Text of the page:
In the House of a Saint

This will be a long post but it contains the story of a modern day saint.

Another long bus ride today to the suburbs to visit an orphanage. Its amazing that we can drive for an hour and a half and still be in Mexico City.

“Butch” warned us that this stop would be totally unexpected and a place of miracles. And yep. Was not expecting a garden in the courtyard.

This is the home of Mother Inez, a Dominican sister who is the Mexican version of Mother Theresa. She taught at a wealthy school until she found a boy living on the street  and she brought him to the convent. A boy brought a sister…and then another kid…and another…

She was then told by the sisters that they were unable to care for these kids so Mother Inez left with the kids and lived on the streets with them, begging for them. She eventually got a house and now has 230 kids: all with closed head injuries, autism, or other mental disabilities thrown out to the streets. We celebrated Mass in their courtyard.

It felt like being either in the Garden of Eden or near Tepeyac when Juan Diego first met Our Lady of Guadalupe by hearing bird song.

Mother Inez is 93 years old and yet still commands the house. Many volunteers and friends come and help her  or seek her prayers. Her devotion at Mass and her joy was infectious. She stressed so much that what she does is not something she does, but something that her “niños” (children) do for her.

She insisted we go to her chapel and see her treasures: a pair of gloves that Padre Pio wore and the zucchetto (white cap) of Saint John Paul II who came and visited her when he came to Mexico.

Then we met her children. Oh. My. Goodness. Nothing could have prepared me for the beauty of the day with “her children.” As soon as we arrived, hands stretched out to summon us over to them and smiles greeted us. We brought coloring books and crayons.

Her “kids” are of all ages even into their 40s and 50s since their disabilities prevent them from living outside of the community.

We also went upstairs to the room where the kids with severe autism or crippling disabilities stay. As soon as we entered, a boy who could not speak, had twisted legs, and several scars on his head who was sitting on the floor gave a “squeal” of greeting and stretched out his hand to us. There were a variety of kids: blind, bedridden, mute, and crippled. We went through the room and the joy was overwhelming. One bedridden boy pulled me to sit by him and all we did was hold hands. Another two sat on their beds dancing to music. Another who was a “leader” of sorts who could walk was making sure the room was picked up and that the others were being cared for. They had a language of their own and words cannot capture the beauty of this place.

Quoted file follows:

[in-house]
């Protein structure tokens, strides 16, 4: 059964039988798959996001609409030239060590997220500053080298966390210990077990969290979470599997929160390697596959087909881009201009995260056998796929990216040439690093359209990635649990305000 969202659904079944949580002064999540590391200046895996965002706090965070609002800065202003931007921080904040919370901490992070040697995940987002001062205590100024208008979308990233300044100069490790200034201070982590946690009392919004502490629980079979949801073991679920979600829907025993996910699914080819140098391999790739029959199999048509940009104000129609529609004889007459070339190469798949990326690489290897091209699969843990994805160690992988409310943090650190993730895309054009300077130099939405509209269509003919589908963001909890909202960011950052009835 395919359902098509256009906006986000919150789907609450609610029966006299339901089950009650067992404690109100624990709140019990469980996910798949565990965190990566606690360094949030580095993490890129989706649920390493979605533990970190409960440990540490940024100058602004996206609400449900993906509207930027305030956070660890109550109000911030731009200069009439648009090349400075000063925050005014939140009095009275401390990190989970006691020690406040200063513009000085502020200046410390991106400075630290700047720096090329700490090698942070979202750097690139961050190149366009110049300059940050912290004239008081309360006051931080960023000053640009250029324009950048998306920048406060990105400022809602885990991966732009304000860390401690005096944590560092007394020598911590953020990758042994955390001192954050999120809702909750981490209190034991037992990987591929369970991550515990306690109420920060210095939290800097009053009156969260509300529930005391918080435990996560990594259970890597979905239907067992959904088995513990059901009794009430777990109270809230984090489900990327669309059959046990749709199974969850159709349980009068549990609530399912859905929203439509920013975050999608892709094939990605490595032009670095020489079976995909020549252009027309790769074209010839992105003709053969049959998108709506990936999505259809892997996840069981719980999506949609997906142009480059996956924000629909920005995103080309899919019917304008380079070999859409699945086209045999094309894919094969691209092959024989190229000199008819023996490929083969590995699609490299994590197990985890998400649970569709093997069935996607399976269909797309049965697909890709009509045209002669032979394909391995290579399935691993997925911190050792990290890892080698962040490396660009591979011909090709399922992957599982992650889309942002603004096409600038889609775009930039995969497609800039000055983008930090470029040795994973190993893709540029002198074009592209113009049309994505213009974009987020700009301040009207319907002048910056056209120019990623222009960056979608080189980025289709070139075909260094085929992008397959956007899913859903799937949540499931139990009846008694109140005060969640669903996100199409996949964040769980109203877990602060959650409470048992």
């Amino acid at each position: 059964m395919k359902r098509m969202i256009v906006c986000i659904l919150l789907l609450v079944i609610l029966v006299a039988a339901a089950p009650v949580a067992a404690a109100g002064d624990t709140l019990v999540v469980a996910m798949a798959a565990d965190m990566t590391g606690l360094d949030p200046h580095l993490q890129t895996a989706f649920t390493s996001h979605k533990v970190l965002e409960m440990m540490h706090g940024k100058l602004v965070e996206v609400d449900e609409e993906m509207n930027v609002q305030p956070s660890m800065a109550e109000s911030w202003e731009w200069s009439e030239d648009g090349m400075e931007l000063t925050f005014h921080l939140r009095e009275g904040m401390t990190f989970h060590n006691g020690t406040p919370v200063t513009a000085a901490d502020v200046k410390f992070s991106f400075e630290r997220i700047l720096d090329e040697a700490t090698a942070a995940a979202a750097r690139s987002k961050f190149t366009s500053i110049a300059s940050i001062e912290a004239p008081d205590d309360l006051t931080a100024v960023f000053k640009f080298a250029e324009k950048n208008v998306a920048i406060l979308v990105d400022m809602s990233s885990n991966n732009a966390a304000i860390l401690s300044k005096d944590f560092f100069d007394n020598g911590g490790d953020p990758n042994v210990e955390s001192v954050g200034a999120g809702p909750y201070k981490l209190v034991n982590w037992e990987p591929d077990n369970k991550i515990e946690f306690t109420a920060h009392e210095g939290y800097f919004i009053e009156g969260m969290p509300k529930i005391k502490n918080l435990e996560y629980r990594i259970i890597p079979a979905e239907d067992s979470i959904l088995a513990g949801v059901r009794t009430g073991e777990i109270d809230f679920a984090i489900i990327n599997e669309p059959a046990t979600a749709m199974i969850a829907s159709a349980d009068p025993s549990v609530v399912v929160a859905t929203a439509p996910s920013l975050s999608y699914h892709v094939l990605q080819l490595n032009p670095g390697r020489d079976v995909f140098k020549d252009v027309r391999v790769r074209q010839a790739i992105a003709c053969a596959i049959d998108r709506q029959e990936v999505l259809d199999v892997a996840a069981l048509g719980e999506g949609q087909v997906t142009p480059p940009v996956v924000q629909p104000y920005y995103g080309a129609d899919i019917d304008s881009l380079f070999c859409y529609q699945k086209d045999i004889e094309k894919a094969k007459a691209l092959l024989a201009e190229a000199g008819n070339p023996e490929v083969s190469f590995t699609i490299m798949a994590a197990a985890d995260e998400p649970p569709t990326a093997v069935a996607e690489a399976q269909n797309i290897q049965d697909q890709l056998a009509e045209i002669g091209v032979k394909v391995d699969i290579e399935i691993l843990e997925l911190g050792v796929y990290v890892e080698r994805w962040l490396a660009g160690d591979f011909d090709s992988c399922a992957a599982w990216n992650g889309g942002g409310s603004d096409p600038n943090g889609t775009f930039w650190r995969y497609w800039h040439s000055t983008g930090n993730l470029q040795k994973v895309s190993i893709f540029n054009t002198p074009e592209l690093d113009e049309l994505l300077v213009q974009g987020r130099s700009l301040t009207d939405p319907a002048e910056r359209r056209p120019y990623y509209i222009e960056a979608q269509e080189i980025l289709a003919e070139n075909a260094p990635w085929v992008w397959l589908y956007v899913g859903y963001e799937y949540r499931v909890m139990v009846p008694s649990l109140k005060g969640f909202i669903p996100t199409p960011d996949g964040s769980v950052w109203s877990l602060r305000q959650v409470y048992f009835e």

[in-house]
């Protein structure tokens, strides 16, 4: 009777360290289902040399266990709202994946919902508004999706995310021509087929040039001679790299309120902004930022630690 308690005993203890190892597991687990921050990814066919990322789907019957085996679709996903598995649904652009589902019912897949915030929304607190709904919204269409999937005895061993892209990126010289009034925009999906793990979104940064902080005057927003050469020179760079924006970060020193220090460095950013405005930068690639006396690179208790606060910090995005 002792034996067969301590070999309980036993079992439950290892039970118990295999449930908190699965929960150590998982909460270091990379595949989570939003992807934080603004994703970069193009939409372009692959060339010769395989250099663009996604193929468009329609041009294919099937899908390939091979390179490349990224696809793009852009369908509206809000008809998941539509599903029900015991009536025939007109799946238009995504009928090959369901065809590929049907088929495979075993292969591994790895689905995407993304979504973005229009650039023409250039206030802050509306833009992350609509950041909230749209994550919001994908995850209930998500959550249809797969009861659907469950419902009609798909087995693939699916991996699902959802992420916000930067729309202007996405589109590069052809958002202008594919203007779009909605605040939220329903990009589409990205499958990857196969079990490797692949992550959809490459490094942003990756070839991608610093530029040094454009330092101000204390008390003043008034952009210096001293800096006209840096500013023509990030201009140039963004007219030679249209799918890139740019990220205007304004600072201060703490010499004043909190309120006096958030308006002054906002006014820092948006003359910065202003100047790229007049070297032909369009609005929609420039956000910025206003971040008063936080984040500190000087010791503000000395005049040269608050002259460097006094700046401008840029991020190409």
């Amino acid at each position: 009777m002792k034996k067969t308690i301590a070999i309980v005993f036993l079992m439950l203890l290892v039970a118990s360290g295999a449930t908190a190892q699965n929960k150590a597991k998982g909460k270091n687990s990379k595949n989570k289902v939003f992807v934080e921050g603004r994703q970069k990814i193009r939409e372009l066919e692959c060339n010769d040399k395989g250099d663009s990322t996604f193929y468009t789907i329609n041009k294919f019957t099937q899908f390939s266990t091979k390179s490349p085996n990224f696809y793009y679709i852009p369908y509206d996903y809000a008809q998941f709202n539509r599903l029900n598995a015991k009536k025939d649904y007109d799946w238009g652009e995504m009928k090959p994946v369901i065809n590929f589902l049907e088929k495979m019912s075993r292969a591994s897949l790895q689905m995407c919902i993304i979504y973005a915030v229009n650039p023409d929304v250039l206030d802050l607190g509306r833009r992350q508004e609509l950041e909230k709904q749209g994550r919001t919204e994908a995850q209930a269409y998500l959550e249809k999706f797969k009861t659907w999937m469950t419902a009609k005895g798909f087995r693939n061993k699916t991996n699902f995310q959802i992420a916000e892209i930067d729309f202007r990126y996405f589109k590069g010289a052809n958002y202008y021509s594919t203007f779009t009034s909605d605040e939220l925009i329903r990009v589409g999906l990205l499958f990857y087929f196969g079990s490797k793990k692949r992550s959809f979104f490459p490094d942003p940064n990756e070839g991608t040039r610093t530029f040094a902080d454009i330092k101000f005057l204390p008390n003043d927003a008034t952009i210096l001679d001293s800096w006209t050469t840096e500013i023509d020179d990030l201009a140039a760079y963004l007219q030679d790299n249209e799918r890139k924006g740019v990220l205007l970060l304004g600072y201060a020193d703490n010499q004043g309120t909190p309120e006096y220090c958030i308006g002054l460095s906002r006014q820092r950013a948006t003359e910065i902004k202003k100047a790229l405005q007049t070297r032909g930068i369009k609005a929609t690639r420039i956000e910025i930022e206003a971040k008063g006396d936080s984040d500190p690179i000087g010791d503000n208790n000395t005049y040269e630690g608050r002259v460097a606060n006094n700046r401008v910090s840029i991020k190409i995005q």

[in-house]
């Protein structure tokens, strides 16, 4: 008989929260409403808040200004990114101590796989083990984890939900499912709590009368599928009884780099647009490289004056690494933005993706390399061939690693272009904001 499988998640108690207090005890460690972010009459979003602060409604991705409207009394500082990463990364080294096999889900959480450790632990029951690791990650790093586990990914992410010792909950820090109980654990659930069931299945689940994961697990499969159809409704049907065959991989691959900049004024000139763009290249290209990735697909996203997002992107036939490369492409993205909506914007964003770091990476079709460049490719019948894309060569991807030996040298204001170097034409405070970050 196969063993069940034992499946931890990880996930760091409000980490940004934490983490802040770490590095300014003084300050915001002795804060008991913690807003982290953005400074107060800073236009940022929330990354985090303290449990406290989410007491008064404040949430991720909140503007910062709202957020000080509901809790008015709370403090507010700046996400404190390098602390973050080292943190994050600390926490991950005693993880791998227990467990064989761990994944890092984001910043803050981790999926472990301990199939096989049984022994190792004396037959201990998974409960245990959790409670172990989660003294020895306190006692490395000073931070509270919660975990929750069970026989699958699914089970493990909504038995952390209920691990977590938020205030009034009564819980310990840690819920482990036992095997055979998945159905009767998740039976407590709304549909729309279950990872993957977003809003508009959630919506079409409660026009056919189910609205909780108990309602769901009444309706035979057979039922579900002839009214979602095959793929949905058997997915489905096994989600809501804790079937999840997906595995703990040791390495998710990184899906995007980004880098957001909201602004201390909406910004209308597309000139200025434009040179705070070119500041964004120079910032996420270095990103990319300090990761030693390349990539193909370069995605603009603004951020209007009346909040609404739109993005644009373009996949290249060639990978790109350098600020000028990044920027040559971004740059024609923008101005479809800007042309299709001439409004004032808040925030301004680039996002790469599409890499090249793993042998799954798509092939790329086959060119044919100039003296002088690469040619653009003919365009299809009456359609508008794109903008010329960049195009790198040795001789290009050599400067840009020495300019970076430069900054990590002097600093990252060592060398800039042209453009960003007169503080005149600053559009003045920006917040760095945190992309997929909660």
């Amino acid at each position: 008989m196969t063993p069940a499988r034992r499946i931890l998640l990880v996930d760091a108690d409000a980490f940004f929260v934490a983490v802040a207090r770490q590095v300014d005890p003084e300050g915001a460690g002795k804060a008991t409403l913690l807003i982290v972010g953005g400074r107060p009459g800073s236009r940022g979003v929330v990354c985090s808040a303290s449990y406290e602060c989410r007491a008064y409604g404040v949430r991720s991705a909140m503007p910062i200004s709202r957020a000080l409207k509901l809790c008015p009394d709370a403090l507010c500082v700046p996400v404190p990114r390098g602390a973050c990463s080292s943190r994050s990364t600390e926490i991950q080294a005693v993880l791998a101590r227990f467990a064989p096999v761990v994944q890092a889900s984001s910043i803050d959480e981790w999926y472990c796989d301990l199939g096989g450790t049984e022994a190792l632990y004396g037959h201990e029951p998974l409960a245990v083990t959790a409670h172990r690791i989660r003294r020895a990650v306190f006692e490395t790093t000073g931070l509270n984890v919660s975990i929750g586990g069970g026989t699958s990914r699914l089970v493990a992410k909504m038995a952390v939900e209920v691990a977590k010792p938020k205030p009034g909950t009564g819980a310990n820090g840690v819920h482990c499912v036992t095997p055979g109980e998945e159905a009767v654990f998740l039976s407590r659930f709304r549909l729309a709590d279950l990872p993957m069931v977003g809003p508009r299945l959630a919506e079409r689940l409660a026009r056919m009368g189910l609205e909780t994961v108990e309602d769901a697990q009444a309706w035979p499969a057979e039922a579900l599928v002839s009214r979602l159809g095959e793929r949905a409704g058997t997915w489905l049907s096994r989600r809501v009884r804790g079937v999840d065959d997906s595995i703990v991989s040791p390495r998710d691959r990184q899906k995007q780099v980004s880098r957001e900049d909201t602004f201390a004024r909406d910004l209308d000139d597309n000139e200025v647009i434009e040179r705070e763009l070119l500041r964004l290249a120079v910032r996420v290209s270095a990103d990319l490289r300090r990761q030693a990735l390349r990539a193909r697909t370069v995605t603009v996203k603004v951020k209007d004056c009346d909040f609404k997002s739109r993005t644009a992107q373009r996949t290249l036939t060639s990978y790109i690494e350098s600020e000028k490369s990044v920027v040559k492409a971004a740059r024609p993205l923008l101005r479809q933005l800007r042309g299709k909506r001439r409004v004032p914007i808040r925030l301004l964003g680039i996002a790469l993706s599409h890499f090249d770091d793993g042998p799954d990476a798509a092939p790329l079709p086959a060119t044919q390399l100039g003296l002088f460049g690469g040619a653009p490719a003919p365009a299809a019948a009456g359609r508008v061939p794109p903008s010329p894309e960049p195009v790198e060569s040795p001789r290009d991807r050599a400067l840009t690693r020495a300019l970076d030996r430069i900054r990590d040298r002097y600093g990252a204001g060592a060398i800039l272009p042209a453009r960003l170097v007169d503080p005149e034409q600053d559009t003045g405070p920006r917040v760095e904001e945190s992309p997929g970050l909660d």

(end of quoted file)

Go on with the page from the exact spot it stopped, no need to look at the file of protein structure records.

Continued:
“Butch” told us the story of a man he knew who was diagnosed with stage four cancer. He was wealthy and decided to “score points” by donating to Mother’s work. He visited and went to the room where the paralyzed kids were. One caught his eye and reached out his hand. This man was shook, but sat on the bed and held hands with the boy who just kept his penetrating stare. After ten minutes, the man left and went home deeply moved. The next day he woke up feeling deeply content and feeling better.  This went on for a few days so he went back to his doctor and was found to be completely cancer free. He went back to see the boy again, but found he had died two days after he met him.

The above painting (somewhat blocked by the cross) was commissioned to express the belief of Mother Inez about her work. It depicts Our Lady of Guadalupe handing children to Mother Inez. Mother Inez believes that the kids in her orphanage only know their world and appear to be unable to contribute to anything. Some are so paralyzed and in such pain, she thinks that God asks them if they want to be with Him now, or stay and help by their suffering for the salvation of souls here. She believes those there have chosen to stay.

(Above: Mother Inez prays over Scott Padernos of Duluth)

It may sound strange or “oh, that’s a nice pious way to put it,” but its hard to deny that God is at work here. These kids know how to love without conditions and although they don’t know who we are or why we are there, they see us as friends. They are abandoned, rejected, and will never know life outside a house or a room in a house or just a bed in a house, yet they love. At our sharing of graces of the day, we all agreed we were moved by this day and how these kids touched us. We need to let ourselves be touched by others and not be “macho” or “pull ourselves up by our own bootstraps.” We learn to love in a community and it is in that that we encounter the Love of the Father in a deeper way.

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